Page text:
Even though several studies have endeavored to explore the CT characteristics of PPL, diagnosis of this disease entity remains an intractable conundrum due to its non-specific and diverse radiological abnormalities.[7,10,29,30] The imaging findings of PPL can be divided into three patterns: single nodular/mass pattern, multiple nodular/mass pattern, and pneumonia-like consolidative pattern.[11] Zhang et al[31] reviewed non-contrast enhanced CT in 62 PPL patients and revealed that the most frequent findings of PPL are consolidations, followed by nodules and masses. Bi et al[11] concluded that in consolidative forms, air bronchogram sign, irregular cavitation, a well-marginated halo sign, and thickening of bronchiovascular bundles were common features. However, these findings are not sufficient to help radiologists make differential diagnoses. In our study, irregular cavitation in the lesion was an independent factor for predicting PPL, whereas the other features showed no significant difference between PPL and pneumonia in the multiple logistic regression analysis, which means that the imaging findings of PPL and infectious pneumonia may overlap to some extent. The irregular cavitation communicating with airways might be in reality cystic bronchiectasis, which occurred more commonly in PPL. According to past research, dilated airways may result from the fact that most tumor cells spread surrounding the bronchi and manufactured abundant fibrous tissue that could generate various tractions of the bronchial wall.[11] Several studies had reported cases in which PPL presented as infectious pneumonia, and sometimes it can mimic non-resolving pneumonia.[5,29] In a retrospective study, more than half of patients (21/36) with PPL were initially misdiagnosed as having pneumonia, and received antibiotics for 1–4 weeks before hospitalization.[32] Our study also confirmed this phenomenon. The radiologists showed poor performance in the prediction of pneumonia-like PPL, with the AUC of 0.74 and 0.72 in the external test cohort. To improve the radiological diagnosis capacity, radiomics combining with machine learning is the most potential method waiting to be explored.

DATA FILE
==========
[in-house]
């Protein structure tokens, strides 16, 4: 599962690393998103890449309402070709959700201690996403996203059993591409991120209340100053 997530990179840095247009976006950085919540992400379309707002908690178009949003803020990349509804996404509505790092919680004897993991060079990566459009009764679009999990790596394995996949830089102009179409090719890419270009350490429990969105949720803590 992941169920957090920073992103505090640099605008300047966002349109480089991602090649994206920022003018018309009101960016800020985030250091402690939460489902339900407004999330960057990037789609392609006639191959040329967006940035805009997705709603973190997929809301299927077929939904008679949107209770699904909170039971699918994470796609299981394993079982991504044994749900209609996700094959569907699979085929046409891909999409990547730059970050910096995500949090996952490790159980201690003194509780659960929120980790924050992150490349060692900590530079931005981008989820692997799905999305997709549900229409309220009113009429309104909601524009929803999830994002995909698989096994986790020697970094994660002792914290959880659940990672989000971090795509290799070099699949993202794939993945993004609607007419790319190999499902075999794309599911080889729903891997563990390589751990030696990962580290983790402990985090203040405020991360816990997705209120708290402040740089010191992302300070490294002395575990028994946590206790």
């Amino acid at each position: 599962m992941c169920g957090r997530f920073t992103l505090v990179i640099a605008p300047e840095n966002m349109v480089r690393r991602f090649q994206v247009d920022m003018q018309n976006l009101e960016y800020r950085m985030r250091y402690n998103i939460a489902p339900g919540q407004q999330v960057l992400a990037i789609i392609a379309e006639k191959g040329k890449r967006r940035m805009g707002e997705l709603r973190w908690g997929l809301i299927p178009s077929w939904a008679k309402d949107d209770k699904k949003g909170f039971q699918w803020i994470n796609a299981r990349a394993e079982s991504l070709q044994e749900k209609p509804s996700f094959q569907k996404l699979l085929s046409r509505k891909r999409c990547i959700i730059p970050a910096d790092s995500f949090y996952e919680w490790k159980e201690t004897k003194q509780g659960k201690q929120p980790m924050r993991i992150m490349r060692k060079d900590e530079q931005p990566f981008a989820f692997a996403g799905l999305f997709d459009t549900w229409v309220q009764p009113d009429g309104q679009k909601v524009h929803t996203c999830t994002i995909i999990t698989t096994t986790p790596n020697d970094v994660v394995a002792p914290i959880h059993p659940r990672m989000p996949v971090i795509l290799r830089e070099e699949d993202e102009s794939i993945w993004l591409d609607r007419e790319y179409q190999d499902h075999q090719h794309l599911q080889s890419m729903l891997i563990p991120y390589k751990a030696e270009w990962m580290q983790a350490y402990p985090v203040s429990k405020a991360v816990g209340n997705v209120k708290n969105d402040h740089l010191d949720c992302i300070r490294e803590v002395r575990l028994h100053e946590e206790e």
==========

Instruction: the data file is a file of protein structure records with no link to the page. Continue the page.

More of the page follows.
Radiomics has confirmed clinical value because of its potential capacity to capture high-throughput useful information and to identify subtle changes that are difficult to ascertain by visual assessment.[15] In fact, radiomics has been used in many researches for promoting diagnosis, staging, and therapy response of many diseases.[19,33] Previous studies have shown that radiomics can be used for the classification of pulmonary lesions. Wu et al[34] reported that CT-based radiomics signature was useful in diagnosing the invasiveness of lung adenocarcinoma. Especially in this era of COVID-19 pneumonia, various studies have described the performance of radiomics signature for differentiation of COVID-19[35,36] and predicting the severity.[37] In this study, we first compared the radiomics features of pneumonia-like PPL with infectious pneumonia. For the fusion radiomics model, 23 radiomics features were selected after LASSO, including 8 first order, 2 shape, and 13 texture features, which were transformed by various filters. Most radiomics features in this study were extracted from multiple frequency and spatial domains, which would be difficult to explain intuitively in the clinical scenario.[38] Among the selected radiomics features, lbp-3D-k_firstorder_Maximum, wavelet-HH_gldm_DependenceVariance and logarithm_gldm_Large Dependence High Gray Level Emphasis were the most significant and robust features associated with PPL, which reflect a lesion's intensity and textural features within the high-intensity CT voxels. First-order features describe the distribution of voxel signal intensities within ROI through commonly used metrics, in which maximum represents the maximum gray-level value in ROI, which means that pneumonia-like PPL has a higher gray-level value than infectious pneumonia. GLDM quantifies the dependence of gray-level in an image, and DependenceVariance measures the variance of dependence size with a higher value indicating greater dependence difference and more heterogeneous textures.